Studies like this offered the next clue. Vinegar appeared to have no effect on blood sugars, but this was after giving people a straight glucose solution. Glucose is a byproduct of sugar and starch digestion, and so, if vinegar blunts the blood sugar spike from cotton candy and Wonder Bread, but not glucose, maybe it works by suppressing the enzymes that digest sugars and starches. And indeed, vinegar appears to block the enzyme that breaks down table sugar. But it wasn’t just an acid effect; there appears to be something unique about acetic acid, the acid in vinegar. But this was based on intestinal cells in a petri dish. What about in people? Feed people some mashed potatoes with and without vinegar, and glucose flows into the bloodstream at the same rate either way; so, there’s another theory shot down.

So, let’s figure this out. If sugar enters the bloodstream at the same rate with or without vinegar, but vinegar leads to significantly less sugar in the blood, then logically it must be leaving the bloodstream faster. And indeed, vinegar ingestion appears to enhance sugar disposal by lowering insulin resistance, which is the cause of type 2 diabetes, and indeed, vinegar ingestion does appear to improve the action of insulin in diabetics. The mystery of how vinegar works appears to have been solved, at least in part.

So, diabetics can add vinegar to their mashed potatoes, or just not eat mashed potatoes. If you add vinegar to a high-fiber meal, nothing happens, explaining results like this. No effects of vinegar in diabetics in response to a meal. No surprise, because the meal was mostly beans. But if you are going to eat high glycemic index foods like refined grains, vinegar can help, though there are some caveats.

Don’t drink vinegar straight, as it may cause intractable hiccups and can burn your esophagus, as can apple cider vinegar tablets, if they get lodged in your throat—not that apple cider vinegar tablets necessarily actually have any apple cider vinegar in them at all. Don’t pour it on your kid’s head to treat head lice. It’s not harmful—except when it leaks onto the face and penetrates the eyes, and it turns out it doesn’t even work. Can cause third degree burns if you soak a bandage with it and leave it on.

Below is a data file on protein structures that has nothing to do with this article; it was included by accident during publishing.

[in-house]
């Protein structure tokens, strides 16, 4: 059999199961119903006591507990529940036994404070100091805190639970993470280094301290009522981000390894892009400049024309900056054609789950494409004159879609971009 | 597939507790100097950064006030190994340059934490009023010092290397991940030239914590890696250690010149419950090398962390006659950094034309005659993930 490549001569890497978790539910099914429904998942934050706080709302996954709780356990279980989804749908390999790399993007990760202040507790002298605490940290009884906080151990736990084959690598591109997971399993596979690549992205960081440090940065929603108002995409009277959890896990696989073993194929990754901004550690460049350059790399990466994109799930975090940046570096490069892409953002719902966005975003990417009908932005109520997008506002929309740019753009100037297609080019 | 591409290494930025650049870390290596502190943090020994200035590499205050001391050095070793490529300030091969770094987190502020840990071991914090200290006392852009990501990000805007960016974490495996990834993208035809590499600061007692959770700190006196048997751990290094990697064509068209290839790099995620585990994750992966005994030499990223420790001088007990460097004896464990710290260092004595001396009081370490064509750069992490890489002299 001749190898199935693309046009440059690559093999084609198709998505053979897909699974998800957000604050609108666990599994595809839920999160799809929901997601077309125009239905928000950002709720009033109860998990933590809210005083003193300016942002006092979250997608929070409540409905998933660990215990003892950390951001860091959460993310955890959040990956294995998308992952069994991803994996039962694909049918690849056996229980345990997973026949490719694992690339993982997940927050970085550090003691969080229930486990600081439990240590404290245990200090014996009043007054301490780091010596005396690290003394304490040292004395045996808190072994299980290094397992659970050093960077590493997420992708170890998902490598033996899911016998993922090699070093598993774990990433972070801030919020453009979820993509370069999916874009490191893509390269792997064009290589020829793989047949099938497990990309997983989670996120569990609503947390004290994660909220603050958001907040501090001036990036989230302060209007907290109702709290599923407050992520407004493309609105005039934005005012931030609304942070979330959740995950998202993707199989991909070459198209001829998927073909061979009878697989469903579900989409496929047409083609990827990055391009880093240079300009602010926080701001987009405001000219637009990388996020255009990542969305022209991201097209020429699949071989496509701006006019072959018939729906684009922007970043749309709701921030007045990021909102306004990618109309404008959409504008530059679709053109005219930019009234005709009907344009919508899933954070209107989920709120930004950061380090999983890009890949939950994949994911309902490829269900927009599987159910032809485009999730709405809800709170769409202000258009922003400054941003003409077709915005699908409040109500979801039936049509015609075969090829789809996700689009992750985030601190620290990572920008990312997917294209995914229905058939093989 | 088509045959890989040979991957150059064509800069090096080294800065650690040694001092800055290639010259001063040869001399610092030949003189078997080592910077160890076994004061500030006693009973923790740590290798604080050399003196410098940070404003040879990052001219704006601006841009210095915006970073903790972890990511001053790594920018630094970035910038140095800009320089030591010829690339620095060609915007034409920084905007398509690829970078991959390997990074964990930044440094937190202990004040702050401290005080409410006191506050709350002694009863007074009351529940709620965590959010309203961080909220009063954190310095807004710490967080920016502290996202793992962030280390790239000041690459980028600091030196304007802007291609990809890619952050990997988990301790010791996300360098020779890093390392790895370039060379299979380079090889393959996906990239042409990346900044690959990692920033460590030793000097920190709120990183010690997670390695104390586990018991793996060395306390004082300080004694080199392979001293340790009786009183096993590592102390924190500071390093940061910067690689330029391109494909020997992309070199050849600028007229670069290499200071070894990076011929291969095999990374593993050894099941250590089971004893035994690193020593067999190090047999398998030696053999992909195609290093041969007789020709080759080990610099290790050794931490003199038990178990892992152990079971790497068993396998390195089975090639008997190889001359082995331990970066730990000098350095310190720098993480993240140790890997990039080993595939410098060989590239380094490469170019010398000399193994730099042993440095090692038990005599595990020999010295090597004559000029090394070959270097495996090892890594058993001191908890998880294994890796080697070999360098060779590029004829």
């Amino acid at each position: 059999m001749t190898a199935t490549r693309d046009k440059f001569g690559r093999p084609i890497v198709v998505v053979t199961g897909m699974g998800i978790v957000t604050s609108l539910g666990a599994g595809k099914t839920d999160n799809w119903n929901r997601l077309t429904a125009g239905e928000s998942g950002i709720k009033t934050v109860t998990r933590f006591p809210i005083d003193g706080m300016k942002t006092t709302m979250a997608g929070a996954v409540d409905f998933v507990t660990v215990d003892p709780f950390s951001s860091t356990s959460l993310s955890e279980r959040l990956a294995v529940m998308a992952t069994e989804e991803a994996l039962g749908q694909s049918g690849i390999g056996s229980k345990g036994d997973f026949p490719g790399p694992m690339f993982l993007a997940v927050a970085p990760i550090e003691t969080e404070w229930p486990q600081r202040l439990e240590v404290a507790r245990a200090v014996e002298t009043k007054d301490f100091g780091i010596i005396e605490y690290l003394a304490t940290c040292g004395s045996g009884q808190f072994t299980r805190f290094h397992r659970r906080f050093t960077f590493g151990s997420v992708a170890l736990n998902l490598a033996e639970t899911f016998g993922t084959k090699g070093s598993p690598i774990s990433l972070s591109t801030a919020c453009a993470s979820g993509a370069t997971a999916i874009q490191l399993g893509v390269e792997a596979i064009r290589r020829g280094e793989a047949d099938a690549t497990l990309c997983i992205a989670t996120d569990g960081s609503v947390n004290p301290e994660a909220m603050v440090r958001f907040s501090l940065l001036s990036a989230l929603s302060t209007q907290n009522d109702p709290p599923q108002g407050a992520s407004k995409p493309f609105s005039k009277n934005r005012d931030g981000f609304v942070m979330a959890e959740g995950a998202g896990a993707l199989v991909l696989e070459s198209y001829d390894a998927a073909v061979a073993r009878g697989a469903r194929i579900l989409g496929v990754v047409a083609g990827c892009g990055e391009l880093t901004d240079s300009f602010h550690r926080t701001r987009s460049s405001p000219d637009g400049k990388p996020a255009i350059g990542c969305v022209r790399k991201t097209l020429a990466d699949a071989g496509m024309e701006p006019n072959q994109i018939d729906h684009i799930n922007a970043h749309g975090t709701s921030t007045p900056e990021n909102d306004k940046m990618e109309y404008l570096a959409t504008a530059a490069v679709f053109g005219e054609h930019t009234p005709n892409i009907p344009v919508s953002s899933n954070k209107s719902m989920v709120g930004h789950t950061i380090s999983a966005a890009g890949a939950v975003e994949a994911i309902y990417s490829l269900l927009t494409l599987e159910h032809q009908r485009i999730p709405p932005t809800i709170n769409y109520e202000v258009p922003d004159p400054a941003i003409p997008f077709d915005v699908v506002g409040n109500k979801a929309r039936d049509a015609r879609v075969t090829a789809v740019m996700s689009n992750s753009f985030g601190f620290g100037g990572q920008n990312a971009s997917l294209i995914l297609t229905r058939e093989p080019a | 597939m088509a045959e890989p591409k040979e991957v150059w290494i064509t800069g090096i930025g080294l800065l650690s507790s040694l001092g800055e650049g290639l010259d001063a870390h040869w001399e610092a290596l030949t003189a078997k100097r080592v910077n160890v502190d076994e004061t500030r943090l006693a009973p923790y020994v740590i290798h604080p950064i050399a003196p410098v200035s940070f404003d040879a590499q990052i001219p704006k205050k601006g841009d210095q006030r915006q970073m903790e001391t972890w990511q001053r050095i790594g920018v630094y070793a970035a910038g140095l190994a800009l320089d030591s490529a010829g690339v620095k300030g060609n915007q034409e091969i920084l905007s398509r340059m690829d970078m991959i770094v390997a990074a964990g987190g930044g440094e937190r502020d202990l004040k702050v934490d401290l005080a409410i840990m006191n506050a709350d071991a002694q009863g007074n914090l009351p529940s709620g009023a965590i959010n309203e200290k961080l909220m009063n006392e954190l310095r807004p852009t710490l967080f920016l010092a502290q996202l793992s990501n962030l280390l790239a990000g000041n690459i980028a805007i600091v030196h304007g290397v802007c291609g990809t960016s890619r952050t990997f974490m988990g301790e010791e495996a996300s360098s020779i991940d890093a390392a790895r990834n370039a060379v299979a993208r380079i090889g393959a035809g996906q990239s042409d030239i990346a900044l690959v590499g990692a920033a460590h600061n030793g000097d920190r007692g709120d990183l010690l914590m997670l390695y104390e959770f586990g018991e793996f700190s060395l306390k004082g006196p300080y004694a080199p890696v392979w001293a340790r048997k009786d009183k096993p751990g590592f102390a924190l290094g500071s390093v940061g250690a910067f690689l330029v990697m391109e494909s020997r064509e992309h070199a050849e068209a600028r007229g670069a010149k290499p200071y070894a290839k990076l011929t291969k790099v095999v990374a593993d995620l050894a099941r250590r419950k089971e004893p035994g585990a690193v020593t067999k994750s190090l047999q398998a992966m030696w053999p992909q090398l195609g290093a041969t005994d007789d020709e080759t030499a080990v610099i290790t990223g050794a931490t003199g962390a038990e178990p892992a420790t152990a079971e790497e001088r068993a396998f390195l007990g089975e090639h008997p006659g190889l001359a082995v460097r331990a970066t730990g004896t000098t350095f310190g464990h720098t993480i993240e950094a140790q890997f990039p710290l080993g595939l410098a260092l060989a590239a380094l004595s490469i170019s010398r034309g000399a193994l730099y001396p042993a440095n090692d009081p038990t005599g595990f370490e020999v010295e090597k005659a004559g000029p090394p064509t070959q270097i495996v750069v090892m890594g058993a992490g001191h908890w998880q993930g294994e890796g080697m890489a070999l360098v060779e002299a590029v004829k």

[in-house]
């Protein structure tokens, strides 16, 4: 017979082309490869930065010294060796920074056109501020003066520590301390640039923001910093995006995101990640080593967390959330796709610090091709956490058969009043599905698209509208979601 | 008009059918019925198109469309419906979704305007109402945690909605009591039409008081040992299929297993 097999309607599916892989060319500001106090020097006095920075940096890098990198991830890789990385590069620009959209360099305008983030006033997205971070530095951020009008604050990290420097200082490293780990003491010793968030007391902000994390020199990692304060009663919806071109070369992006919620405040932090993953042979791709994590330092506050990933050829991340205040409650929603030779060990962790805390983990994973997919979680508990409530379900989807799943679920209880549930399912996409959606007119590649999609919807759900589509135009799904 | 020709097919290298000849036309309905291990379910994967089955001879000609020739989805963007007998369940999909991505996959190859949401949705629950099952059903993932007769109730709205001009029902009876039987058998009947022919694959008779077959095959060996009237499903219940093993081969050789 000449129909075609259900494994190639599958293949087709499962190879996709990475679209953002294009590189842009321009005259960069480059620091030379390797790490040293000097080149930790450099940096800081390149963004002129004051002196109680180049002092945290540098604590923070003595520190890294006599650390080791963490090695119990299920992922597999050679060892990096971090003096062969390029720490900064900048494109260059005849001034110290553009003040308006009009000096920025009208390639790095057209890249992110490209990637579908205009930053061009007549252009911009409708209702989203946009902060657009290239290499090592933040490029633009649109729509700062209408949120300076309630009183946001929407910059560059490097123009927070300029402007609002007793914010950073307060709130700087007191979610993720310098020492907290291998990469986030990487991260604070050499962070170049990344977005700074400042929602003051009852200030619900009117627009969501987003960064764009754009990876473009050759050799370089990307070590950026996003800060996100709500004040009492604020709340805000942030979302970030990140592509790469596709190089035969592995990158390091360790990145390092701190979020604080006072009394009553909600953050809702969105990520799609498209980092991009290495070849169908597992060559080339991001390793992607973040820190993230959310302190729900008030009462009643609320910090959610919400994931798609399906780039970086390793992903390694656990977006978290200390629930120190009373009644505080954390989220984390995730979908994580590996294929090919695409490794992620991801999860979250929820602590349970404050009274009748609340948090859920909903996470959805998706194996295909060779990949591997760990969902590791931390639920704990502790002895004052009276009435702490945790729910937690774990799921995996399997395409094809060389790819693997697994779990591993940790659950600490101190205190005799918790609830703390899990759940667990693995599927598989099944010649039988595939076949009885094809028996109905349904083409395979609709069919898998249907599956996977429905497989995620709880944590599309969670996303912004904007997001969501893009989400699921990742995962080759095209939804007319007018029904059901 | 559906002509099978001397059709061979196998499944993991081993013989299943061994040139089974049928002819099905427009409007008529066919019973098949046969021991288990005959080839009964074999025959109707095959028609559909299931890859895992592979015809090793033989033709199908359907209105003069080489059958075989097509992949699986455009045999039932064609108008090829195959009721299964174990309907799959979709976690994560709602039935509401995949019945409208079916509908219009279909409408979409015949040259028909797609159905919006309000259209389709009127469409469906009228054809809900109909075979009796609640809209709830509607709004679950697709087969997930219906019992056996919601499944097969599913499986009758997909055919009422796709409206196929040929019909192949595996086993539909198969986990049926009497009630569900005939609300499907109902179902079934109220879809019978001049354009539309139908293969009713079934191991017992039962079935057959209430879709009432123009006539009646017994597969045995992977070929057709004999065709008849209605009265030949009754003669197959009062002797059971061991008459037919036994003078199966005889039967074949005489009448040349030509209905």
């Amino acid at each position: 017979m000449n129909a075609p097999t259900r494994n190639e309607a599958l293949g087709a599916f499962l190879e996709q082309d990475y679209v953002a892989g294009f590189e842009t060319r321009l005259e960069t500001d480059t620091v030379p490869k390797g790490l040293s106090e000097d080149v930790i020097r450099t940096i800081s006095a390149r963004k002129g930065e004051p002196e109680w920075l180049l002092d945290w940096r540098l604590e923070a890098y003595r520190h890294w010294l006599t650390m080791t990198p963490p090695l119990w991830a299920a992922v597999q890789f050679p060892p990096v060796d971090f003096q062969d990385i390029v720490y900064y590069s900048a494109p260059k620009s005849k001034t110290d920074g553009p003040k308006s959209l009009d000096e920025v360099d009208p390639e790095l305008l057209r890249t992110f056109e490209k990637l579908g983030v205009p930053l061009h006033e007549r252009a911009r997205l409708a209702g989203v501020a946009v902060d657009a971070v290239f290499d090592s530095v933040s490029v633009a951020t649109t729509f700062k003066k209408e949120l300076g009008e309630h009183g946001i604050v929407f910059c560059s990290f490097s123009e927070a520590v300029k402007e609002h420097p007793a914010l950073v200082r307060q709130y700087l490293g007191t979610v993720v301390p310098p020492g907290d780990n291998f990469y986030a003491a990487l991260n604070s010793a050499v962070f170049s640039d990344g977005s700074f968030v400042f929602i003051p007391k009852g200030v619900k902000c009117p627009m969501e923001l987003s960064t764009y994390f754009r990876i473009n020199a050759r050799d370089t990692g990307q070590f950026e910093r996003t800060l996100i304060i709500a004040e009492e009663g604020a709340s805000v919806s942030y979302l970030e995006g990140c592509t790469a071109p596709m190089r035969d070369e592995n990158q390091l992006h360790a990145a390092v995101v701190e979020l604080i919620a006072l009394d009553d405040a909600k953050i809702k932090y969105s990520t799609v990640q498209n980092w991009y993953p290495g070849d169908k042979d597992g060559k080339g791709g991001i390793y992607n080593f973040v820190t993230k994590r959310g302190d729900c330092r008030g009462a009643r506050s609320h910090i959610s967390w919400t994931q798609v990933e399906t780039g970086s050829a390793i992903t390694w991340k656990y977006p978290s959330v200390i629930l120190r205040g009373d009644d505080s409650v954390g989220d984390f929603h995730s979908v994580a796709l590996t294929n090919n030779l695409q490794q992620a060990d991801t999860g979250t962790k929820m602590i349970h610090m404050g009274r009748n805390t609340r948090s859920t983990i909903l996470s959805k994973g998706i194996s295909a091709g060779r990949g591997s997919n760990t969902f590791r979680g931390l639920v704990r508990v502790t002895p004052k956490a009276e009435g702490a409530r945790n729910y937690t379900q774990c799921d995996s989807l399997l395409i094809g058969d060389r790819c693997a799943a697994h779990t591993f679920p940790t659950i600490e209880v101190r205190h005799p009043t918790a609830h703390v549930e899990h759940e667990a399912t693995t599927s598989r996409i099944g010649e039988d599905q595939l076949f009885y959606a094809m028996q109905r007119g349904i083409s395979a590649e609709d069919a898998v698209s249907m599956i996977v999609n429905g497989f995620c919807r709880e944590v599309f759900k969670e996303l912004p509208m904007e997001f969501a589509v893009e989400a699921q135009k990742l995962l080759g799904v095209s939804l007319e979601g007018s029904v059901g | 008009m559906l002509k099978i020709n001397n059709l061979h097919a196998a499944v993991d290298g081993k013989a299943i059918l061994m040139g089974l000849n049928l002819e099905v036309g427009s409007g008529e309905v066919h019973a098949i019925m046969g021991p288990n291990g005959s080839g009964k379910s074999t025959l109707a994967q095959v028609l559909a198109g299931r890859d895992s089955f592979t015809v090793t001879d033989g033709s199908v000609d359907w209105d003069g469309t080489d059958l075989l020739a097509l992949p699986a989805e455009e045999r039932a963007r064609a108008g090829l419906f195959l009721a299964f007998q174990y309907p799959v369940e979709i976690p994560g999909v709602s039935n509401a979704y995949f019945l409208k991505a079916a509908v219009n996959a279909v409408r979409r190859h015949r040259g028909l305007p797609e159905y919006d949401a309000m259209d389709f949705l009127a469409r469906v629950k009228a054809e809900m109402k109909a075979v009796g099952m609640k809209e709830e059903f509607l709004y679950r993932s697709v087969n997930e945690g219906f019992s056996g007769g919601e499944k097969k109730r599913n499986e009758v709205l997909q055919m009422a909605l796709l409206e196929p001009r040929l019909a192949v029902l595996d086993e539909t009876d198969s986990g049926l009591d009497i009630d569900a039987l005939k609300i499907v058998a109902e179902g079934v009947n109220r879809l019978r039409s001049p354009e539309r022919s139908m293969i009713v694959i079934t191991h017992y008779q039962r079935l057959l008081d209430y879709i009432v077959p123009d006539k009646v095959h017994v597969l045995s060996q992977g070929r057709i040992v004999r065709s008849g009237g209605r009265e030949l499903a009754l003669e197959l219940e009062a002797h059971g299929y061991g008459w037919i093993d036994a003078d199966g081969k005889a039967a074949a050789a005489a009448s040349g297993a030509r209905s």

Though as many as a total of six tablespoons a day of vinegar were not associated with any side effects in the short term, until we know more, maybe we’d want to stick with more common culinary-type doses, like two tablespoons max a day. For example, drinking 2,000 cups of vinegar was found to be a bad idea.

To see any graphs, charts, graphics, images, and quotes to which Dr. Greger may be referring, watch the above video. This is just an approximation of the audio contributed by Katie Schloer.

Please consider volunteering to help out on the site.

Image thanks to amarosy / 123rf

Doctor's Note

It’s worth noting that the time period in the final case report in the video was six years—so at a cup of apple cider vinegar a day, she drank more than 2,000 cups!

Other good-for-you condiments include (salt-free) mustard and horseradish. You may be interested in my Second Strategy to Cooking Broccoli video.

This is the final installment of my five-part video series on vinegar. If you missed any, here they are:

If you haven’t yet, you can subscribe to my videos for free by clicking here.

Pin It on Pinterest

Share This